LONDON — Long before she became an icon, long before the famous boyfriends and the scandals, Kate Moss was a gawky, 15-year-old model waiting for a break. Then along came a shoot for cult British magazine The Face in 1990, with then-emerging photographer Corinne Day.
The resulting pictures have since been credited with shaking up fashion photography and getting both women’s careers off the ground. Day is revisiting the era with an exhibition of prints from the shoot at the Gimpel Fils gallery here, through April 1.
“Fashion photographs in the 1980s were all about artificialness, with the shoulder pads and the eye makeup,” says Day. “I wanted to put a little bit of documentary feeling into fashion magazines. The shoot was about Kate and her personality.”
The exhibition is dominated by an enormous shot of Moss’ quizzical gaze, her nose covered with a smattering of freckles. Other pictures depict the model naked, laughing, running on a beach in southeast England. The show also features a shot of Moss in an Indian headdress, squinting at the sun. The image made The Face’s cover.
“Kate was 15 going on 18,” says Day. “A lot of 15-year-old girls wouldn’t have developed a personality by then, but Kate was always a bit grown-up for her age — her personality is what made her so successful.”
Surprisingly for a fashion shoot, clothes were not the focus. The only discernable brands Moss wears are Birkenstock sandals and Adidas running shorts. “There were few clothing advertisers in iD and The Face then, mainly alcohol brands,” recalls Day. “We could do what we liked with clothes.”
Day, who started life in the fashion industry as a model herself, honed her aesthetic by sitting around in small hotels in Italy, taking pictures of other models. “I loved the natural pictures I’d take of them, with red wine stains round their mouths,” says the photographer, whose work started getting a positive response from the models’ clients, the fashion houses.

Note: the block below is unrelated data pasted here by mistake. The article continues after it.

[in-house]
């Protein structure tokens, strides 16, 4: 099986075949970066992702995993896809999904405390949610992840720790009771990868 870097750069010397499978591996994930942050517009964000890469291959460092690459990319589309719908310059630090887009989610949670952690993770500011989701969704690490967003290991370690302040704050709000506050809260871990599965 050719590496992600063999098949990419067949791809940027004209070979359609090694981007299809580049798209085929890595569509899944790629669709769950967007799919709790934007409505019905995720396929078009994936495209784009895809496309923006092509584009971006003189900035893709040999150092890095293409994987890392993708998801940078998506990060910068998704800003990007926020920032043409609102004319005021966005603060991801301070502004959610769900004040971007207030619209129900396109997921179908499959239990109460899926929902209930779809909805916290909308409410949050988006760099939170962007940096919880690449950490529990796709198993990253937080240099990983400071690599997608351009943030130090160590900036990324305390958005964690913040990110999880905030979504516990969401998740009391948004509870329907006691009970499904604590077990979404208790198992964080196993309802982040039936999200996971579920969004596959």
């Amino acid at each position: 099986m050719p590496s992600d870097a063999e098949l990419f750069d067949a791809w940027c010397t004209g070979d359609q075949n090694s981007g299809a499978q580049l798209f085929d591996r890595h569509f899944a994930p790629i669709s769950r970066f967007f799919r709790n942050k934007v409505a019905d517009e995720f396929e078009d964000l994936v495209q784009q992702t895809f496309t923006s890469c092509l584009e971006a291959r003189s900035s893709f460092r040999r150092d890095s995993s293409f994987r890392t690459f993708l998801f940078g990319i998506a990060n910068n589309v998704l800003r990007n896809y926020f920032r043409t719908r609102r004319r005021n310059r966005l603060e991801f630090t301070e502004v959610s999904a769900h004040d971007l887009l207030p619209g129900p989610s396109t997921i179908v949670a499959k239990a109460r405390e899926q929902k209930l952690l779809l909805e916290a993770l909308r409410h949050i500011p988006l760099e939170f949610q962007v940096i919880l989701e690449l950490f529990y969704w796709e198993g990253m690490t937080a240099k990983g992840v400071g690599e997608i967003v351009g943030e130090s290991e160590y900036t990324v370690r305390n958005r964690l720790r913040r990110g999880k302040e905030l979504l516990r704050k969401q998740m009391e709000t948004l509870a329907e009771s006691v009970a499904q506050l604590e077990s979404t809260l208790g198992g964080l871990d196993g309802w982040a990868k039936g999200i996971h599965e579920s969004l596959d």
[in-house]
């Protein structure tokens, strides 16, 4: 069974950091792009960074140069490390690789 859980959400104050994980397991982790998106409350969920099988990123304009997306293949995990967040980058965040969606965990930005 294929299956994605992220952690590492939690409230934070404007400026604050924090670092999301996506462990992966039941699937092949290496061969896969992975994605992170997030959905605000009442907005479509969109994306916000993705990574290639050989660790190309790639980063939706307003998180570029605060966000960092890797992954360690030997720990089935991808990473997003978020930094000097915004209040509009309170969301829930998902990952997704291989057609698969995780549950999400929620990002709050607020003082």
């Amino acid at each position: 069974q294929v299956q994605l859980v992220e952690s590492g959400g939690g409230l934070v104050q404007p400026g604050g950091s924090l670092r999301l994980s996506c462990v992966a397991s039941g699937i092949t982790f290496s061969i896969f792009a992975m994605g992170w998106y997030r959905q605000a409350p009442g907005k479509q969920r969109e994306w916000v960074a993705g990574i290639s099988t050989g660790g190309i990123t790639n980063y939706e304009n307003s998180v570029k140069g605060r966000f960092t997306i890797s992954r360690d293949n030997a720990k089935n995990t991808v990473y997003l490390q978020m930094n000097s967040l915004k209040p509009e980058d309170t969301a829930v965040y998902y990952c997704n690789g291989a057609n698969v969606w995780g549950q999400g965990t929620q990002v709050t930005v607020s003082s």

However, another collaboration with Moss for British Vogue in 1993 created huge controversy since the photos depicted an ultraskinny Moss wearing only child-like underwear. The shots helped coin the term “heroin chic” and Day became tarred with the movement’s brush. “People called it grunge and heroin chic, but there was a naïveté to our work together then,” she insists.
This story first appeared in the March 9, 2006 issue of WWD. Subscribe Today.
Day turned her attention to documentary photography, and in 2000 exhibited a series of pictures called “Diary,” which included shots documenting her surgery for a benign brain tumor, taken by her boyfriend. She has since returned to fashion photography, and regularly shoots for Italian and British Vogue.
“I love fashion photography these days, but I think it’s reverted back to the 1980s, with the focus on makeup and hair again,” says Day. As for Moss, she says: “Some natural pictures I see of Kate she looks amazing in, but in others I think she looks really artificial. I just suppose that’s the way fashion photography is now.”